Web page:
OCEANS: A randomized, double-blind, placebo-controlled phase III trial of chemotherapy with or without bevacizumab in patients with platinum-sensitive recurrent epithelial ovarian, primary peritoneal, or fallopian tube cancer Journal Article


Authors: Aghajanian, C.; Blank, S. V.; Goff, B. A.; Judson, P. L.; Teneriello, M. G.; Husain, A.; Sovak, M. A.; Yi, J.; Nycum, L. R.
Article Title: OCEANS: A randomized, double-blind, placebo-controlled phase III trial of chemotherapy with or without bevacizumab in patients with platinum-sensitive recurrent epithelial ovarian, primary peritoneal, or fallopian tube cancer
Abstract: Purpose: This randomized, multicenter, blinded, placebo-controlled phase III trial tested the efficacy and safety of bevacizumab (BV) with gemcitabine and carboplatin (GC) compared with GC in platinum-sensitive recurrent ovarian, primary peritoneal, or fallopian tube cancer (ROC). Patients and Methods: Patients with platinum-sensitive ROC (recurrence ≥ 6 months after front-line platinum-based therapy) and measurable disease were randomly assigned to GC plus either BV or placebo (PL) for six to 10 cycles. BV or PL, respectively, was then continued until disease progression. The primary end point was progression-free survival (PFS) by RECIST; secondary end points were objective response rate, duration of response (DOR), overall survival, and safety. Results: Overall, 484 patients were randomly assigned. PFS for the BV arm was superior to that for the PL arm (hazard ratio [HR], 0.484; 95% CI, 0.388 to 0.605; log-rank P < .0001); median PFS was 12.4 v 8.4 months, respectively. The objective response rate (78.5% v 57.4%; P < .0001) and DOR (10.4 v 7.4 months; HR, 0.534; 95% CI, 0.408 to 0.698) were significantly improved with the addition of BV. No new safety concerns were noted. Grade 3 or higher hypertension (17.4% v <1%) and proteinuria (8.5% v < 1%) occurred more frequently in the BV arm. The rates of neutropenia and febrile neutropenia were similar in both arms. Two patients in the BV arm experienced GI perforation after study treatment discontinuation. Conclusion: GC plus BV followed by BV until progression resulted in a statistically significant improvement in PFS compared with GC plus PL in platinum-sensitive ROC. © 2012 by American Society of Clinical Oncology.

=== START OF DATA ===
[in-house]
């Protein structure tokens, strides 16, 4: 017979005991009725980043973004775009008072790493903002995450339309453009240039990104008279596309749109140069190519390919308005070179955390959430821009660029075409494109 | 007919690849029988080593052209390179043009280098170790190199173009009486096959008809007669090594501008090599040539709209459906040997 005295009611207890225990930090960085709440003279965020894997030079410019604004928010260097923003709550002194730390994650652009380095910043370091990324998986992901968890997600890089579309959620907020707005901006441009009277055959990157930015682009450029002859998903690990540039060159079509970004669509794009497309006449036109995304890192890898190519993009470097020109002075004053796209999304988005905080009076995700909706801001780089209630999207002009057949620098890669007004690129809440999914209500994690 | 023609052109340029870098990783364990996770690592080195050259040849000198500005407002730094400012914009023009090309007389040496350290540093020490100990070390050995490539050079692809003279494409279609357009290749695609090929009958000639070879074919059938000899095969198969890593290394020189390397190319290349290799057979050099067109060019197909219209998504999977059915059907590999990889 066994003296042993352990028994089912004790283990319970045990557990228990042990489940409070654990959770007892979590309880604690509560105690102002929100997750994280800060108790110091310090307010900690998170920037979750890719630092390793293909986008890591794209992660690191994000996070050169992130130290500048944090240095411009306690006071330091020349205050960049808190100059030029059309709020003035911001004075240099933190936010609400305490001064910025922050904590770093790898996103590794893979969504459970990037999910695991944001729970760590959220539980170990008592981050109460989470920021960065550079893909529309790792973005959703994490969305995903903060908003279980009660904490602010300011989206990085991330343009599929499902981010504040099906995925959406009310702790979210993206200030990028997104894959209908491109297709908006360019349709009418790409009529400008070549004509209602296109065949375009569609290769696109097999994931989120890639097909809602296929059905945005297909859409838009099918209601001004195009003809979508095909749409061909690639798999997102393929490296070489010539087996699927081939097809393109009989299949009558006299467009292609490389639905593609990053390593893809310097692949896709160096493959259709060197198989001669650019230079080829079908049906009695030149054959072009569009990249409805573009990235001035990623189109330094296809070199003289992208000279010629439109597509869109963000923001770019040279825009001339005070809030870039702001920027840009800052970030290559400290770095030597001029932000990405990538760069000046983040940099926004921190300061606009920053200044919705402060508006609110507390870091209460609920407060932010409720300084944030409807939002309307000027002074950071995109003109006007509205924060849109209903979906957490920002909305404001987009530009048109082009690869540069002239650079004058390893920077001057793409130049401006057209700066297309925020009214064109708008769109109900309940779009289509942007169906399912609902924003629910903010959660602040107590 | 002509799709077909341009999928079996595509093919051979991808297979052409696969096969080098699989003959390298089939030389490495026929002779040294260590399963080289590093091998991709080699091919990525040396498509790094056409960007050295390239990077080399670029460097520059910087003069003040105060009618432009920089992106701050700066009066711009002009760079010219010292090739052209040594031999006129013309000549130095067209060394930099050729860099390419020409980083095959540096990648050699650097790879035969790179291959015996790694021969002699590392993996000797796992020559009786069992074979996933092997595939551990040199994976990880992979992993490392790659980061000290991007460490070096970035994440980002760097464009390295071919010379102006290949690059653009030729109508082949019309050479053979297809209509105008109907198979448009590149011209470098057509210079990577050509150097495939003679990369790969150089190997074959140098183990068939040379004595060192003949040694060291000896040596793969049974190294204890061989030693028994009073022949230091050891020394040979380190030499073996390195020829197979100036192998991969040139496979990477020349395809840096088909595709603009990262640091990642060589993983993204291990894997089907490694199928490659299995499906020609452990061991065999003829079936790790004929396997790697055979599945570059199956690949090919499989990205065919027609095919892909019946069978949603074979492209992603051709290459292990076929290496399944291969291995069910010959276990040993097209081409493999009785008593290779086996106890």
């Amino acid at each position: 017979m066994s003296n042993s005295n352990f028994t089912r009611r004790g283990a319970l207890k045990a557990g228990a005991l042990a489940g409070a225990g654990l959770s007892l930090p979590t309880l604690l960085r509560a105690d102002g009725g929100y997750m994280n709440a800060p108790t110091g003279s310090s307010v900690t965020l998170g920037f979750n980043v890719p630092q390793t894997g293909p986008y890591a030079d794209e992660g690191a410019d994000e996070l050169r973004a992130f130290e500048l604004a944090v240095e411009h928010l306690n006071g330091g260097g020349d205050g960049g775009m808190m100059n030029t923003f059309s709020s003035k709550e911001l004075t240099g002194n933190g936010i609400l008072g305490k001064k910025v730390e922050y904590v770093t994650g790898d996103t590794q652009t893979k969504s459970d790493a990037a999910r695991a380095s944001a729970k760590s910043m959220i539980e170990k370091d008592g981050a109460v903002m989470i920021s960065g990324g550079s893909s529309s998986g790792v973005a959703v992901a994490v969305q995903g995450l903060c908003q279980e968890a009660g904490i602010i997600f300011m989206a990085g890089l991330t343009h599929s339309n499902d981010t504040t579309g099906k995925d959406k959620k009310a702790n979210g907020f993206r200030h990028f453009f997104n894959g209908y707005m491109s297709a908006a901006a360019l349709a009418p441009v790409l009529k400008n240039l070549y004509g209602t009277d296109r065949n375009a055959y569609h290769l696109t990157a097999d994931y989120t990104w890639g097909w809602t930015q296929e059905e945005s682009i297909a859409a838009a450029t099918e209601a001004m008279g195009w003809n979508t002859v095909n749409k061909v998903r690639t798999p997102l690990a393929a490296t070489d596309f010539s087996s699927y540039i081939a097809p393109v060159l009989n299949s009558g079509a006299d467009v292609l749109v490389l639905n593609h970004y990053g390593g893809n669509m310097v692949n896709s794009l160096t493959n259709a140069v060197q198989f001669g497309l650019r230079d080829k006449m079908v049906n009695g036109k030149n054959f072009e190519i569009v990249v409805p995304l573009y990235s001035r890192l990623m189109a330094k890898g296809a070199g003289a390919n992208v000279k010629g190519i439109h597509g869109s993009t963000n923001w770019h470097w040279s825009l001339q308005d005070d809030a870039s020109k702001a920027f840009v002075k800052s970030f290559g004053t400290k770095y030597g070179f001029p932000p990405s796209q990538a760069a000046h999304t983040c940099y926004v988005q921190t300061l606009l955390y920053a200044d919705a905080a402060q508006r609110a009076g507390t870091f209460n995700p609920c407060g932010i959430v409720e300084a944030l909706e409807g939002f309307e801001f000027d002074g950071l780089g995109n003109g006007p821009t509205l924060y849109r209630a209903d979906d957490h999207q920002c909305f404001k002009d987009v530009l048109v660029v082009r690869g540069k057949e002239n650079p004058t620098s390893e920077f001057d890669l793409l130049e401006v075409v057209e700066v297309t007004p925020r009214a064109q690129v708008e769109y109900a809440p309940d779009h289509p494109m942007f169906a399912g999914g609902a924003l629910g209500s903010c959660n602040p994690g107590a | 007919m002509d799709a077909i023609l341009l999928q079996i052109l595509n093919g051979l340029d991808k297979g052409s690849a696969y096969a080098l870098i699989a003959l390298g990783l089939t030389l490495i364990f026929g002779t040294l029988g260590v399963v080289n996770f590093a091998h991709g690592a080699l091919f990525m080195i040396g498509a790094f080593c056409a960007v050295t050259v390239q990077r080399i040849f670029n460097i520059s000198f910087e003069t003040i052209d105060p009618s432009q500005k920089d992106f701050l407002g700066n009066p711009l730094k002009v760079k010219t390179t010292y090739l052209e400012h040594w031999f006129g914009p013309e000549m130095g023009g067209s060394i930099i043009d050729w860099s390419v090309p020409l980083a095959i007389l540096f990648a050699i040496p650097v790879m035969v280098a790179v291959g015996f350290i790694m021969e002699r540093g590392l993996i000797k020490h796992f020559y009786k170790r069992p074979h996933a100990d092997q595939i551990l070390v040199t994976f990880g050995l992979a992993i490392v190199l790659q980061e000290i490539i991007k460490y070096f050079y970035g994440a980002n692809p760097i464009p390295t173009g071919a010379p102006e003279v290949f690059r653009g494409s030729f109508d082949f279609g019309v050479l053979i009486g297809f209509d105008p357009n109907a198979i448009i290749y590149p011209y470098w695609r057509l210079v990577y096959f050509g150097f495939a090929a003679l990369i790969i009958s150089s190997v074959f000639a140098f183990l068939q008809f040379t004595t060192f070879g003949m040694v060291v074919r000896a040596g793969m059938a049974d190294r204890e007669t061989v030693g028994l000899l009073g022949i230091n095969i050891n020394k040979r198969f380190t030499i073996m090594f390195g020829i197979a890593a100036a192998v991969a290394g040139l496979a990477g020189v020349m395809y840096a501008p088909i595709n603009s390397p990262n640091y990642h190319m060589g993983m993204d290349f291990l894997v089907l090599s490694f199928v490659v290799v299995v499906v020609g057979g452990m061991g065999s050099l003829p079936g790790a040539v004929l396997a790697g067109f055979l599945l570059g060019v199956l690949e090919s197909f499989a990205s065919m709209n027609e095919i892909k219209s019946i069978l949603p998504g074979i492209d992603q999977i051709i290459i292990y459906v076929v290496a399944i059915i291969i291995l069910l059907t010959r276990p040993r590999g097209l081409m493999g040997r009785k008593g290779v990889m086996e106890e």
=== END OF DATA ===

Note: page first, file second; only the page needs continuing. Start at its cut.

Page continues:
Keywords: adult; controlled study; treatment response; aged; disease-free survival; middle aged; major clinical study; overall survival; neutropenia; fistula; bevacizumab; placebo; area under the curve; cancer combination chemotherapy; cancer growth; drug efficacy; drug safety; drug withdrawal; heart left ventricle failure; hypertension; treatment duration; antineoplastic agents; gemcitabine; recurrent cancer; ovarian neoplasms; carboplatin; progression free survival; multiple cycle treatment; peritoneum cancer; peritoneal neoplasms; bleeding; randomized controlled trial; antineoplastic combined chemotherapy protocols; recurrence; drug resistance, neoplasm; febrile neutropenia; disease progression; multicenter study; ovary carcinoma; phase 3 clinical trial; uterine tube carcinoma; fallopian tube neoplasms; double blind procedure; double-blind method; digestive system perforation; wound healing impairment; congestive heart failure; proteinuria; placebos; venous thromboembolism; neoplasms, glandular and epithelial; abscess; posterior reversible encephalopathy syndrome; antibodies, monoclonal, humanized; arterial thromboembolism
Journal Title: Journal of Clinical Oncology
Volume: 30
Issue: 17
ISSN: 0732-183X
Publisher: American Society of Clinical Oncology  
Date Published: 2012-06-10
Start Page: 2039
End Page: 2045
Language: English
DOI: 10.1200/jco.2012.42.0505
PROVIDER: scopus
PUBMED: 22529265
PMCID: PMC3646321
DOI/URL:
Notes: --- - "Cited By (since 1996): 1" - "Export Date: 30 August 2012" - "CODEN: JCOND" - "Source: Scopus"
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